COVID-19 risk in St Lucia is high, says CDC

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By Caribbean News Global fav

TORONTO, Canada – A new advisory, on August 6, 2020, from Centers for Disease Control and Prevention (CDC) recommends travellers to avoid all nonessential international travel to Saint Lucia. CDC travellers’ health reads, “Warning – Level 3, avoid Nonessential Travel.”

Saint Lucia has welcomed visitors since June 4, while attempting to implement extremely strict distancing protocols for reopening of the economy, primarily to US markets. However, reports from government minister with knowledge to COVID-19 operations and the ‘State of Emergency’ were taken by surprise, expressed shock and disbelief. Hasten to arrange a meeting with local health and CDC officials.

A minister of government remarked “unfortunate” when notified that “COVID-19 risk in Saint Lucia is high. CDC recommends travellers avoid all nonessential international travel to Saint Lucia.”

The CDC key points referenced, “Travelers at increased risk for severe illness from COVID-19 should consider postponing all travel, including essential travel, to Saint Lucia.

“Everyone is at risk for getting COVID-19 if they are exposed to the virus. Some people are more likely than others to become severely ill, which means that they may require hospitalization, intensive care, or a ventilator to help them breathe, or they may even die. We learn more about COVID-19 every day, and as more information becomes available, CDC will continue to update and share information about risk for severe illness.”

The CDC advisory continued: “Some examples of essential travel may include traveling for humanitarian aid work, medical reasons, or family emergencies. Older adults, people of any age with certain underlying medical conditions, and others at increased risk for severe illness should consider postponing all travel, including essential travel, to Saint Lucia.

If you get sick in Saint Lucia and need medical care, resources may be limited. Plan ahead and learn more about Getting Health Care Abroad.”

Last month, “the Caribbean’s Leading Destination Marketing brand, Caribcation, introduced its latest marketing campaign, “Bubblecation”. Travellers from countries within the designated Travel Bubble can reconnect with family and friends or enjoy a romantic getaway in Saint Lucia. “Visitors within the bubble desirous of traveling to Saint Lucia are to prefill the mandatory Arrival Registration Form located on www.stlucia.org/covid-19 .”

The CDC says, “If you get sick with COVID-19 (or test positive for COVID-19, even if you have no symptoms) while abroad, you may be isolated or not be permitted to return to the United States until you have recovered fully from your illness. If you get exposed to a person with COVID-19 while abroad, you may be quarantined or not be permitted to return to the United States until 14 days after your last exposure.”

The CDC “Warning – Level 3, avoid Nonessential Travel,” has placed Saint Lucia’s reopening of the tourism sector and the economy into a further tailspin that health minister Mary Isaac is unable to comprehend. Prior to this, government reports indicated that Saint Lucia was a model for the management of COVID-19 and doing better than the pundits anticipated, albeit limited resources.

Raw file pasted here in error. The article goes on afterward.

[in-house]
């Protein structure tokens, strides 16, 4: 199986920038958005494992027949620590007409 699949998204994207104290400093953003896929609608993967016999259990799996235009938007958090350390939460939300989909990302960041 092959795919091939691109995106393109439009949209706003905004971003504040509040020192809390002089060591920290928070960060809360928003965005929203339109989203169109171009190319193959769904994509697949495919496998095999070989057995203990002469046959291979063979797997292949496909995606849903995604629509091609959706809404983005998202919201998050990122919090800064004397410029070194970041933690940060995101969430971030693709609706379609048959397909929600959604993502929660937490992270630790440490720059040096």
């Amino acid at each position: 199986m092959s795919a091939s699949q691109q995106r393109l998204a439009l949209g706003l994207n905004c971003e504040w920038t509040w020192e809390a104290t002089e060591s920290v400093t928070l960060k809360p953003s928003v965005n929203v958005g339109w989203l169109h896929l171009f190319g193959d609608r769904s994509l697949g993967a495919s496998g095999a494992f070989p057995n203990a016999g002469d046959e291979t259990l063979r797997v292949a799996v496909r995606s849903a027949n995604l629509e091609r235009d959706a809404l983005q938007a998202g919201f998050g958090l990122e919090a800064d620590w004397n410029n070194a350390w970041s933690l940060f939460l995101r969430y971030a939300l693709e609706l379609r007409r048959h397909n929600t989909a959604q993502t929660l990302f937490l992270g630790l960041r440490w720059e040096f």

“I do not think it is called for, so we are trying to figure out where it is coming from and why they have done this. It is almost as if they are saying we have not done what is necessary, whereas we are one of the countries in the whole world that have done exceptionally well in terms of controlling the spread of COVID,” Isaac explained.

The government of Saint Lucia Pillar 5 – Resilient Health Sector in Saint Lucia” explains:

On March 27, Saint Lucia welcomed a Cuban medical brigade of doctors, bio-engineers to provide support services at hospitals and other healthcare facilities, in the fight to contain and eliminate the spread of COVID-19.

On June 17, three senators, Marco Rubio, Rick Scott and Ted Cruz, introduced in the US Senate, the “Cut Profits to the Cuban Regime Act”, which, if it is adopted, will penalise any government, worldwide, that contracts with the Cuban government for the provision of medical personnel. Since many Caribbean governments have such contracts with Cuba, they all stand to be targeted.

Among the measures that the Bill, sponsored by the three Senators, seeks to impose are “a requirement that the Department of State publishes the list of countries that contract with the government of Cuba for their medical missions program”, and that the contracts be considered “as a factor in considering that country’s ranking for Trafficking in Persons (TIP) report”.

Saint Lucia’s health minister and the three US senator should be rooted in the writings by Cuba expert Vanni Pettina, a researcher and associate professor at the College of Mexico’s Centre for Historical Studies, that describes: “Neither idealism nor pragmatism alone can explain this type of intervention outside the island. The medical missions are not only sources of foreign income, but they are also a powerful source of legitimisation, both at home and abroad because they show the coherence between the supposedly emancipatory ideals of the Cuban Revolution and its benevolent foreign policy, which rushes to the aid of the unprotected.”

There is also the understanding that the fight against COVID-19 is a complex task – moreover, it is geopolitical.

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